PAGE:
The Lawyers Are At It Again
The dreaded cookies.
James W. Loewen is a sociologist. The New Press has just brought out new paperbacks of Loewen's bestseller, Lies My Teacher Told Me, and Sundown Towns, about places that were/are all-white on purpose.
America has too many lawyers. Or at least, higher ed does.
Consider Princeton. This week I spoke at its Department of History, co-sponsored by the Fields Center for Equality and Cultural Understanding. But first I had to sign a contract.
Princeton sent me a doozy. First, it had one of those infamous “hold harmless” clauses:
Speaker/Performer will defend, indemnify and hold harmless University, its officers, employees, trustees, agents and representatives from and against any and all claims, demands, damages, liabilities, expenses, losses of every nature and kind, including but not limited to attorney’s fees and costs, sustained or alleged to have been sustained in connection with or arising out of the Engagement, even in the event the University is alleged or found to be partially negligent. However, Speaker/Performer will not be obligated to so indemnify University if University is proven to be solely negligent.
Way back in the 1970s, when clauses like this were spreading throughout book publishing, writer Victor Navasky led the charge against them. Some publishers backed off, recognizing their unfairness. Now, however, they are spreading in academia.
What’s wrong with them, you might ask. Well, suppose that Princeton served chocolate chip cookies at my talk. Suppose that the chips contain a microbe that causes paralysis. The chocolate supplier was at fault; the cookie-maker could not have known of the problem; Princeton only served them. So of course Princeton cannot be "proven to be solely negligent."
According to the hold harmless clause, I am responsible! Moreover, I am to pay for "all claims, demands, damages, liabilities, expenses, losses of every nature and kind, including but not limited to attorney’s fees and costs, sustained or alleged to have been sustained in connection with or arising out of the Engagement"! So even if no one got sick, even if no harm resulted, so long as someone alleged paralysis, I have to pay!
And I had nothing to do with the chocolate chips!
To show how serious Princeton is about these matters, the contract goes on to demand that I prove I carry “Commercial General Liability insurance coverage for personal injury, bodily injury and property damage with a minimum combined single limit of $1,000,000 per occurrence/aggregate. All such policies must be underwritten by a carrier rated at least "A- in Best’s Key Rating Guide.” Moreover, I have to name “The Trustees of Princeton University” as additional insureds “before the Engagement begins.” I must even promise not to “enter upon University property” unless I am so insured.
Interestingly, some of the language Princeton’s lawyers used elsewhere in their contract was identical to that used by Salish Kootenai College, the tribal college in northwestern Montana where I spoke last month. This leads me to conclude that Princeton’s lawyers, like SKC’s, merely downloaded phrases from College Law for Dummies.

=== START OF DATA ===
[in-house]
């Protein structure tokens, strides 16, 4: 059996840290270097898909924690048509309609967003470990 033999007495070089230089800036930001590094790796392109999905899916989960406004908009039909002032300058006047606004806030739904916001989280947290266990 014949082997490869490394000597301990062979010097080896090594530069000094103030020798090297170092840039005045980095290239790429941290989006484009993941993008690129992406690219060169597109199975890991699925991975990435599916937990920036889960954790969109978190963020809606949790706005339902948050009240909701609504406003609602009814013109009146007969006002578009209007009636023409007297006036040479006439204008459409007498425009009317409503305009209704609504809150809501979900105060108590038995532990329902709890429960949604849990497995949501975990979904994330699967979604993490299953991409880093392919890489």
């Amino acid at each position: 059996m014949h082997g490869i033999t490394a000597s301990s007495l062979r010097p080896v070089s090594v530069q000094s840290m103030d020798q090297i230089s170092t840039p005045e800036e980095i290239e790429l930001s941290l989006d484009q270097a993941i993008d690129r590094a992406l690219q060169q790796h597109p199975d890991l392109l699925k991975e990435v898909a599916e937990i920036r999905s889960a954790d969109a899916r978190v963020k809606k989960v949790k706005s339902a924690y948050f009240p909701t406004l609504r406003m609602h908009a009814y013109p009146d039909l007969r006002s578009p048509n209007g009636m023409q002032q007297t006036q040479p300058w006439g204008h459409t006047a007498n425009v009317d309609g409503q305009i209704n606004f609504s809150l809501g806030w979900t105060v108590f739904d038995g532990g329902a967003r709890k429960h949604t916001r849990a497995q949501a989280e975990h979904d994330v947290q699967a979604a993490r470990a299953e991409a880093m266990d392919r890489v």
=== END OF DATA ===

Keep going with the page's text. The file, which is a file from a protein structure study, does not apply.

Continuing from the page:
I refused to sign Princeton’s contract. I asked my host, “Did you read it? Do you really think it fair? Should speakers take on responsibility for damages and costs for things that they had nothing to do with?” Moreover, I noted, my legal jeopardy was unlimited. I stood to make $4,000 from speaking at the college, but I could lose everything – my home, savings, even future earnings – and all because of a few chocolate chips that I didn’t even make!
It happens that I do carry insurance. How many professors do? A school system demanded that I be insured several years ago, and I gave in, partly because they did not try to inflict a hold harmless clause upon me. But it is “only” for $100,000/$300,000. Moreover, I knew no way to modify it to incorporate each new host institution as an additional insured.
I managed to negotiate Princeton down to accepting my insurance “as is,” and I got this phrase added to the hold harmless clause: “in the event he is found to be negligent.”* I suggest you do too.
The common phrase, used by publishers and universities, to “defend” these hold harmless clauses is, “Don’t worry, we’ve never enforced it.” A reasonable reply then is, “Oh, well, then you won’t really miss it, so let’s strike it out.”
I gave my talk. I spoke to about twenty people, mostly grad students. First, we had sandwiches and, yes, chocolate chip cookies! No one showed the slightest distress from my talk as the event came to a close. Forty-eight hours have now passed without any sign of poisoning from the cookies. Princeton can breathe a sigh of relief. And so can I.
* Salish Kootenai College used this language: “indemnifies and holds harmless the tribes from and against all damages … that may arise in whole or in part from his acts, errors, or omissions.” That I could sign.
Copyright James W. Loewen
comments powered by Disqus
- Abraham Lincoln and the Shavuot Controversy of 1865
- This Montana Farm Boy Became a Scientific Legend, Developing Vaccines to Protect Kids Worldwide
- Should the U.S. Favor Public Health or the Economy? History Shows they’re Inseparable
- Future Historians Will Rely on Wikipedia’s COVID-19 Coverage
- Reparations – Has the Time Finally Come?